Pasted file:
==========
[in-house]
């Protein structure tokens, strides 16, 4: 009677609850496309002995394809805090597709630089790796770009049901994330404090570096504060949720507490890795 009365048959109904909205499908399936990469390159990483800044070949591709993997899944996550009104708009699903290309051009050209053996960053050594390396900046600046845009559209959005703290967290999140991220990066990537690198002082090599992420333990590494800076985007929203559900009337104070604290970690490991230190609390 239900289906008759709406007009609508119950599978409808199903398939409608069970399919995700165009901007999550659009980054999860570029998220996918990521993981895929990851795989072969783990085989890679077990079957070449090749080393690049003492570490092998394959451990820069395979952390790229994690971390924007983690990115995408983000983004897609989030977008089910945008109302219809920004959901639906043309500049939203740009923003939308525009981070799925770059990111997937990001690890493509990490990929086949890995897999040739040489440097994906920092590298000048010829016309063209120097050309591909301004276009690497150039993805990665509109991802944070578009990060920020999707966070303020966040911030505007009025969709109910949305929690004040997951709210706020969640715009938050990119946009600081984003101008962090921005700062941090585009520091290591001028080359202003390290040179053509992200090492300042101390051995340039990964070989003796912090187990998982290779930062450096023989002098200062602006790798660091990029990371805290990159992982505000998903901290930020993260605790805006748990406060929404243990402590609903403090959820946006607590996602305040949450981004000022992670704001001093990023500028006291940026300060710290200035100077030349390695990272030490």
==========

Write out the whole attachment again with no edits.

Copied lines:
[in-house]
């Protein structure tokens, strides 16, 4: 009677609850496309002995394809805090597709630089790796770009049901994330404090570096504060949720507490890795 009365048959109904909205499908399936990469390159990483800044070949591709993997899944996550009104708009699903290309051009050209053996960053050594390396900046600046845009559209959005703290967290999140991220990066990537690198002082090599992420333990590494800076985007929203559900009337104070604290970690490991230190609390 239900289906008759709406007009609508119950599978409808199903398939409608069970399919995700165009901007999550659009980054999860570029998220996918990521993981895929990851795989072969783990085989890679077990079957070449090749080393690049003492570490092998394959451990820069395979952390790229994690971390924007983690990115995408983000983004897609989030977008089910945008109302219809920004959901639906043309500049939203740009923003939308525009981070799925770059990111997937990001690890493509990490990929086949890995897999040739040489440097994906920092590298000048010829016309063209120097050309591909301004276009690497150039993805990665509109991802944070578009990060920020999707966070303020966040911030505007009025969709109910949305929690004040997951709210706020969640715009938050990119946009600081984003101008962090921005700062941090585009520091290591001028080359202003390290040179053509992200090492300042101390051995340039990964070989003796912090187990998982290779930062450096023989002098200062602006790798660091990029990371805290990159992982505000998903901290930020993260605790805006748990406060929404243990402590609903403090959820946006607590996602305040949450981004000022992670704001001093990023500028006291940026300060710290200035100077030349390695990272030490």